The average person's knowledge of the six wives of Henry VIII will most likely have been shaped more by myths than by concrete historical fact. This may seem a bold claim to make, but the continuing popularity of ideas such as Anne of Cleves being 'a Flanders Mare', for example, or Anne Boleyn a six-fingered witch who slept with her brother, tends to support this statement.
Myth: Katherine was a bloodthirsty and fanatical Catholic.
Myth: Katherine was sultry, dark-haired and olive-skinned.
Myth: Anne Boleyn was deformed and disfigured, with six fingers.
Myth: Anne Boleyn was a witch.
Myth: Anne Boleyn was a sexual predator.
Above: Anne the sexual predator? Natalie Portman in The Other Boleyn Girl (2008).
Thirdly, a more popular myth in recent times casts Anne Boleyn as a sexual predator who not only manipulated Henry VIII into marriage, but seduced Henry Percy some years earlier, and possibly embarked on several extramarital affairs while queen, for which she was found guilty and executed. The Other Boleyn Girl presents a scheming and malicious Anne who plots to 'steal' the king from her sister and later sleeps with her brother George to conceive a male heir. In the first season of The Tudors, Natalie Dormer offers a similar portrayal: Anne is frequently naked or half-dressed, luring Henry with promises of sexual fulfilment and the son he so craves. But this is a myth! Feminist Karen Lindsey and Joanna Denny both suggest that Anne may have been sexually harassed by the king, for she may not have wished to marry him, and even if she did, it doesn't mean she purposefully went after him and sought to break up his marriage. There is also no convincing evidence that she slept around as queen, either.
Jane Seymour: Queen 1536-1537
Myth: Jane Seymour was a devout Catholic.
Myth: Jane Seymour supported and admired Katherine of Aragon and Mary Tudor.
Myth: Jane Seymour wanted Anne Boleyn dead.
Just eleven days after Anne Boleyn was beheaded, Henry VIII married for the third time to his late wife's maid of honour, Jane Seymour. Like Anne, historians have varied widely in their assessments of Jane. Alison Weir wrote admiringly of her that she was 'a strong-minded matriarch in the making', and Antonia Fraser also voiced admiration for her piety, gentleness and good character. On the other end of the spectrum, Joanna Denny condemned her for being 'sly', and David Starkey wrote scathingly in his 2004 study of the six queens: 'How Jane Seymour became Queen of England is a mystery. In Tudor terms she came from nowhere and was nothing'!
Above: Jane Seymour as queen.
Perhaps the number one myth about Jane Seymour is that she was a devout Catholic. Martin Luther did describe her as 'an enemy of the gospel', and historians have traditionally cited her supposed support for Katherine of Aragon (of which more below) and the Catholic faith, which set her up in opposition to the radical Boleyns. However, Pamela Gross found in her study of Jane that there is no convincing evidence that Jane was a devout and pious Catholic in a similar manner to that of Katherine. Her reign was essentially passive and there is no evidence of her personal religious beliefs. She did not act as patron for any religious works, unlike Henry's other queens. Alison Weir, nonetheless, wrote in her 1991 biography of Henry's wives that 'she was known to be an orthodox Catholic with no heretical tendencies whatsoever, one who favoured the old ways and who might use her influence to dissuade the King from continuing with his radical religious reforms'.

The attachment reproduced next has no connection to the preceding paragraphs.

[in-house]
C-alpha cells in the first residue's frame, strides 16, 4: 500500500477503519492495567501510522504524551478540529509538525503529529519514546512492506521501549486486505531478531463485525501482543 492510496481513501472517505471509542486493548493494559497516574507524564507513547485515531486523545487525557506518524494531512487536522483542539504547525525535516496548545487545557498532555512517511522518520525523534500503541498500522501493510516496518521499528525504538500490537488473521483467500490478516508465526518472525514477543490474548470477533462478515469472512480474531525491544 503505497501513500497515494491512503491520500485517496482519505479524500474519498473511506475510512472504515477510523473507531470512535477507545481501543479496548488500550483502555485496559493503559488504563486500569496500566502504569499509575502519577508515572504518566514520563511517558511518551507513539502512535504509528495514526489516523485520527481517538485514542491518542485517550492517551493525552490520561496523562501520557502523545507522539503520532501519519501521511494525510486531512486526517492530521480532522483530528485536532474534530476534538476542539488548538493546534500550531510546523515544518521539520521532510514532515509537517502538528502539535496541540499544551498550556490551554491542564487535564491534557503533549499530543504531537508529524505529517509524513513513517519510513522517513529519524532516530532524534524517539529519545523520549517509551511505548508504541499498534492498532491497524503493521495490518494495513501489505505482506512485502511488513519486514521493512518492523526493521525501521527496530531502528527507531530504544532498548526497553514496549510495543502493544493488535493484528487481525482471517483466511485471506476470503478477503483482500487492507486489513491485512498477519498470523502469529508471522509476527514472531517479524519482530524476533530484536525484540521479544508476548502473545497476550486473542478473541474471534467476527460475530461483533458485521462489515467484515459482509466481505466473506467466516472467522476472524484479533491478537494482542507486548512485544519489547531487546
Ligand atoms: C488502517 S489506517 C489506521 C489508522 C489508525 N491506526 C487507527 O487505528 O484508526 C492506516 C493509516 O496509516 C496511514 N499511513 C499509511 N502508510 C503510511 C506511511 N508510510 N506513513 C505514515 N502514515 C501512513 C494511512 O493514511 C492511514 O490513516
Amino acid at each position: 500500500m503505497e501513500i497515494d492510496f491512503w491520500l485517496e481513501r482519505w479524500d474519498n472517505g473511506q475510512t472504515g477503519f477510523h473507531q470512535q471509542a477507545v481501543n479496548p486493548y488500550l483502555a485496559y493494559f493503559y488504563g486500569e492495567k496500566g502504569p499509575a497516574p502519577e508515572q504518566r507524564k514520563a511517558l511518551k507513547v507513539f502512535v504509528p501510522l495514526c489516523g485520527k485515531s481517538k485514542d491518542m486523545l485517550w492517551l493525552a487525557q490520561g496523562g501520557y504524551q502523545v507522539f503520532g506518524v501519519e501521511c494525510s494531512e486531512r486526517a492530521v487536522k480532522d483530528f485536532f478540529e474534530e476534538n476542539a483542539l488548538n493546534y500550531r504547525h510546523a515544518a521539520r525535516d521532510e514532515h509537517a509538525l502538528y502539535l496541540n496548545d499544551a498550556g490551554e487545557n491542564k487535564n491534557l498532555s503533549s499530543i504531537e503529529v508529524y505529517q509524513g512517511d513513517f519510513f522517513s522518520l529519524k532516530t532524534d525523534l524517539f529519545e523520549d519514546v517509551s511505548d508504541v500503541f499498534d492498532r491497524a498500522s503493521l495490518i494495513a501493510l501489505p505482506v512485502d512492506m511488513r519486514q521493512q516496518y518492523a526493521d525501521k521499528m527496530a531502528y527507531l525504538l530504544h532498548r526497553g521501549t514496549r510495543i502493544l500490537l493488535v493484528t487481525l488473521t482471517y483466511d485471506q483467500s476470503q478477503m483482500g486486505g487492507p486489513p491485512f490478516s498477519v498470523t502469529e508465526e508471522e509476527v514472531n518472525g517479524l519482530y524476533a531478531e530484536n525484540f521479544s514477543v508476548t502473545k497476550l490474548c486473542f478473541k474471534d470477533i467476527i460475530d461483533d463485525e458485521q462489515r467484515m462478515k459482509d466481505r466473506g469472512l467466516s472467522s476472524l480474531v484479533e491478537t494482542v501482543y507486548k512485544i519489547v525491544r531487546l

The second myth about Jane is closely connected with the first: many writers believe she was a strong supporter of Katherine of Aragon and that she admired and loved Mary Tudor, Katherine's daughter. The Imperial ambassador Eustace Chapuys wrote that Jane 'suggested that the Princess [Mary] should be replaced in her former position.' Weir stated that 'Jane greatly admired Queen Katherine, and later used her as her own role model when she herself became queen'. As Gross and Retha Warnicke have both pointed out, however, there is no evidence of this. Linked to this, Jane has been credited as being a peacemaker who brought Mary to court and reconciled her with her father. But Henry had insisted that Mary swear the Oath of Succession, thus agreeing that she was a bastard, and only restored her to favour and invited her to court in late 1536 when she had done so. Jane's involvement in this was minimal at best.
Thirdly, many continue to believe that Jane was not content with Henry annulling his marriage to Anne, but wanted her dead. The Victorian historian Agnes Strickland called Jane's conduct 'shameless' and condemned her for encouraging Henry's advances while Anne lay in terror in the Tower, awaiting the sentence of death. Some of Jane's conduct does appear calculating, for example in refusing a gift of gold sovereigns from the king in March 1536 which was calculated to inflame the king's ardour for her. But we do not know if Jane was being coached by her ambitious family, or whether she really was a virginal and chaste young woman who sought to protect her dignity and honour. There is no evidence that she wanted Anne dead, and we just do not know how she felt about her.
Anne of Cleves: Queen 1540
Myth: Anne of Cleves was 'a Flanders mare'.
There is only one major myth related to Anne of Cleves, but it is a major one. It has become enshrined in historical and popular consciousness worldwide that Anne, fourth wife of Henry VIII, was so ugly that he called her 'a Flanders mare'. This is still repeated in both novels and non-fiction. But it is exactly that: a myth. Henry VIII never referred to her as such - the label 'Flanders mare' dates from 1759 (Smollett, A Complete History of England), some two hundred years later!
Above: Anne of Cleves.
Anne is often depicted in popular culture as an ugly, awkward, disfigured but jolly woman who was too stupid to save her marriage, and blindly accepted the settlement which Henry bestowed upon her following the annulment of their marriage. But there is no evidence that Anne was unattractive. Christopher Mont, who resided in the household of Master Secretary Thomas Cromwell, stated that: 'everybody praises the lady's beauty, both of face and body. One said that she excelled the Duchess [of Milan] as the golden sun doth the silver moon'. Anne was not smelly, a popular misconception. Retha Warnicke published a study of Anne in 2000, and suggested that Anne was actually a very attractive woman with pleasant features. It was not so much her physical appearance that offended the king, it was the fact that he believed that she was pre-contracted to the duke of Lorraine, consequently impeding the consummation of his marriage to Anne. Psychological and cultural factors were at stake, rather than appearance.